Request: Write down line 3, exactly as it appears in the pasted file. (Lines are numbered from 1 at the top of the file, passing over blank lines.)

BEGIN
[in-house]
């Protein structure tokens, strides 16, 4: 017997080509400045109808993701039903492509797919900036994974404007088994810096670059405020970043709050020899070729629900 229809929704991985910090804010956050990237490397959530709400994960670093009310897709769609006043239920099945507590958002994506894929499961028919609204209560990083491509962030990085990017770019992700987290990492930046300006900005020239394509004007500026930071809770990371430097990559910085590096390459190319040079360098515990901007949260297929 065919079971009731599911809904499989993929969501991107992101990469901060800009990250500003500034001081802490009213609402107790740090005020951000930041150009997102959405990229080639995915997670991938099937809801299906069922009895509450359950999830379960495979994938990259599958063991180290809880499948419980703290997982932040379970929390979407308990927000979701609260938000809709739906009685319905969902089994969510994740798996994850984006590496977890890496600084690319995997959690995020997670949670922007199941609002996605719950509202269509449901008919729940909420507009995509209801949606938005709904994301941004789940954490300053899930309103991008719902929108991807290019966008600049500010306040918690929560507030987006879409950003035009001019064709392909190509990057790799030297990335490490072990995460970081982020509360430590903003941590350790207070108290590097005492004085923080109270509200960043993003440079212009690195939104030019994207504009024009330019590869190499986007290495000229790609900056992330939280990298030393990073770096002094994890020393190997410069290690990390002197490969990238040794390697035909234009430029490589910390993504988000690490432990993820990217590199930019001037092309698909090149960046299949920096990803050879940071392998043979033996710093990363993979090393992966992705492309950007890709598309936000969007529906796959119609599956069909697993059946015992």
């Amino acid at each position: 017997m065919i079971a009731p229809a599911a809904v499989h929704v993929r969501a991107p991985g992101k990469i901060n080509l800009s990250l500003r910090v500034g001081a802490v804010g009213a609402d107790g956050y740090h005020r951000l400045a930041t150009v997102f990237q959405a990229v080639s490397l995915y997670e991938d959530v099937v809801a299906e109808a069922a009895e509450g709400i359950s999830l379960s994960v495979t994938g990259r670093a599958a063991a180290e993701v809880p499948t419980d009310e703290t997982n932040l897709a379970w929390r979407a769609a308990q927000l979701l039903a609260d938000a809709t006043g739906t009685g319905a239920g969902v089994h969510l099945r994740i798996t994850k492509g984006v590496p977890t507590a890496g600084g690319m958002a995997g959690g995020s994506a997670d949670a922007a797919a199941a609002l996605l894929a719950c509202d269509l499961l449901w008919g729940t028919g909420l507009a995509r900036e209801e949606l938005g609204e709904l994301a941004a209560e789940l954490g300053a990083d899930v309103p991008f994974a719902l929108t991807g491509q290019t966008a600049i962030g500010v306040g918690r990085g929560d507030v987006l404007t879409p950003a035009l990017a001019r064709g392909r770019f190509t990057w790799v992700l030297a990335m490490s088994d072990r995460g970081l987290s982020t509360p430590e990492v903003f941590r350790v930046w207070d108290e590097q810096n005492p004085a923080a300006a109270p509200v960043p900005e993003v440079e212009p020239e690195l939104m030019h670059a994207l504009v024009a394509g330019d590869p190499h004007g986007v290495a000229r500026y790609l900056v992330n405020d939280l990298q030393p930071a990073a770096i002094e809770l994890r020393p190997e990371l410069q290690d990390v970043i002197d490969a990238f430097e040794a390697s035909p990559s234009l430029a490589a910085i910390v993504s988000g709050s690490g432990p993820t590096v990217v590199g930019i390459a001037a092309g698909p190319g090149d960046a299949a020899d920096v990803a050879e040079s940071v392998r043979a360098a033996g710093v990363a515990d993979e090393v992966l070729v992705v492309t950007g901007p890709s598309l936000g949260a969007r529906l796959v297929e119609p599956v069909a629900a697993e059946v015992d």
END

């Amino acid at each position: 017997m065919i079971a009731p229809a599911a809904v499989h929704v993929r969501a991107p991985g992101k990469i901060n080509l800009s990250l500003r910090v500034g001081a802490v804010g009213a609402d107790g956050y740090h005020r951000l400045a930041t150009v997102f990237q959405a990229v080639s490397l995915y997670e991938d959530v099937v809801a299906e109808a069922a009895e509450g709400i359950s999830l379960s994960v495979t994938g990259r670093a599958a063991a180290e993701v809880p499948t419980d009310e703290t997982n932040l897709a379970w929390r979407a769609a308990q927000l979701l039903a609260d938000a809709t006043g739906t009685g319905a239920g969902v089994h969510l099945r994740i798996t994850k492509g984006v590496p977890t507590a890496g600084g690319m958002a995997g959690g995020s994506a997670d949670a922007a797919a199941a609002l996605l894929a719950c509202d269509l499961l449901w008919g729940t028919g909420l507009a995509r900036e209801e949606l938005g609204e709904l994301a941004a209560e789940l954490g300053a990083d899930v309103p991008f994974a719902l929108t991807g491509q290019t966008a600049i962030g500010v306040g918690r990085g929560d507030v987006l404007t879409p950003a035009l990017a001019r064709g392909r770019f190509t990057w790799v992700l030297a990335m490490s088994d072990r995460g970081l987290s982020t509360p430590e990492v903003f941590r350790v930046w207070d108290e590097q810096n005492p004085a923080a300006a109270p509200v960043p900005e993003v440079e212009p020239e690195l939104m030019h670059a994207l504009v024009a394509g330019d590869p190499h004007g986007v290495a000229r500026y790609l900056v992330n405020d939280l990298q030393p930071a990073a770096i002094e809770l994890r020393p190997e990371l410069q290690d990390v970043i002197d490969a990238f430097e040794a390697s035909p990559s234009l430029a490589a910085i910390v993504s988000g709050s690490g432990p993820t590096v990217v590199g930019i390459a001037a092309g698909p190319g090149d960046a299949a020899d920096v990803a050879e040079s940071v392998r043979a360098a033996g710093v990363a515990d993979e090393v992966l070729v992705v492309t950007g901007p890709s598309l936000g949260a969007r529906l796959v297929e119609p599956v069909a629900a697993e059946v015992d």